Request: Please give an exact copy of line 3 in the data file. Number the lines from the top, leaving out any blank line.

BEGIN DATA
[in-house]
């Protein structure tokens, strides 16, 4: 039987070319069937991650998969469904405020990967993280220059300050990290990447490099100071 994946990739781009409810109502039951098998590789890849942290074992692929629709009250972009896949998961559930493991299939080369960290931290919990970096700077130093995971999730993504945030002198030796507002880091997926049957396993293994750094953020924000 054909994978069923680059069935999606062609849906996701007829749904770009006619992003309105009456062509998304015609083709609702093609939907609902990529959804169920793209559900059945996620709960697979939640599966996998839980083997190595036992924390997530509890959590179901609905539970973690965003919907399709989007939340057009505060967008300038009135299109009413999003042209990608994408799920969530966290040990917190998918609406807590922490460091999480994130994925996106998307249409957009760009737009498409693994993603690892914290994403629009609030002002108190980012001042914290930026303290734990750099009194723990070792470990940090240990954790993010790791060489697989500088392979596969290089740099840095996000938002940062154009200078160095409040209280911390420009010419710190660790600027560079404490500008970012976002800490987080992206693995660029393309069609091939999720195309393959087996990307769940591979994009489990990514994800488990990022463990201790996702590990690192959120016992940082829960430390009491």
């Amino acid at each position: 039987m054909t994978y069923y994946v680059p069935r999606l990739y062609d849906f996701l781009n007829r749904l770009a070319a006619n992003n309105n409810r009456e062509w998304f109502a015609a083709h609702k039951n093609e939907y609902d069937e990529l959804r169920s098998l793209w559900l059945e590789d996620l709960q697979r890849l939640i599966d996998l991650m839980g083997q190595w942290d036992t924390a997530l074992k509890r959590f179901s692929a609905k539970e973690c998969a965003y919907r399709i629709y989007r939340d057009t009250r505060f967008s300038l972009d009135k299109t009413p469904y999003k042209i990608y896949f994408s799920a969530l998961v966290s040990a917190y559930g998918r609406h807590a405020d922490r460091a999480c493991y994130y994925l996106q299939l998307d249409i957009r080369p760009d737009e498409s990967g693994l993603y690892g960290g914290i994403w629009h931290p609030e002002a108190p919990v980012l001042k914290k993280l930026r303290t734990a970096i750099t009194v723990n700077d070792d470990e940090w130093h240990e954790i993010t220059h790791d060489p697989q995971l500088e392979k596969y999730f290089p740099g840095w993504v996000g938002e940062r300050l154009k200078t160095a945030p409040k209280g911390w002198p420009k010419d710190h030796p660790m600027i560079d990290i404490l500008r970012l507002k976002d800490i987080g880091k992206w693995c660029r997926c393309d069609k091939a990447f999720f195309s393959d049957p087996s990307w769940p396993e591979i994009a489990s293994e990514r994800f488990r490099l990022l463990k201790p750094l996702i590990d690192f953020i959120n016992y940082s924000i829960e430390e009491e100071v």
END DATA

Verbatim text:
């Amino acid at each position: 039987m054909t994978y069923y994946v680059p069935r999606l990739y062609d849906f996701l781009n007829r749904l770009a070319a006619n992003n309105n409810r009456e062509w998304f109502a015609a083709h609702k039951n093609e939907y609902d069937e990529l959804r169920s098998l793209w559900l059945e590789d996620l709960q697979r890849l939640i599966d996998l991650m839980g083997q190595w942290d036992t924390a997530l074992k509890r959590f179901s692929a609905k539970e973690c998969a965003y919907r399709i629709y989007r939340d057009t009250r505060f967008s300038l972009d009135k299109t009413p469904y999003k042209i990608y896949f994408s799920a969530l998961v966290s040990a917190y559930g998918r609406h807590a405020d922490r460091a999480c493991y994130y994925l996106q299939l998307d249409i957009r080369p760009d737009e498409s990967g693994l993603y690892g960290g914290i994403w629009h931290p609030e002002a108190p919990v980012l001042k914290k993280l930026r303290t734990a970096i750099t009194v723990n700077d070792d470990e940090w130093h240990e954790i993010t220059h790791d060489p697989q995971l500088e392979k596969y999730f290089p740099g840095w993504v996000g938002e940062r300050l154009k200078t160095a945030p409040k209280g911390w002198p420009k010419d710190h030796p660790m600027i560079d990290i404490l500008r970012l507002k976002d800490i987080g880091k992206w693995c660029r997926c393309d069609k091939a990447f999720f195309s393959d049957p087996s990307w769940p396993e591979i994009a489990s293994e990514r994800f488990r490099l990022l463990k201790p750094l996702i590990d690192f953020i959120n016992y940082s924000i829960e430390e009491e100071v």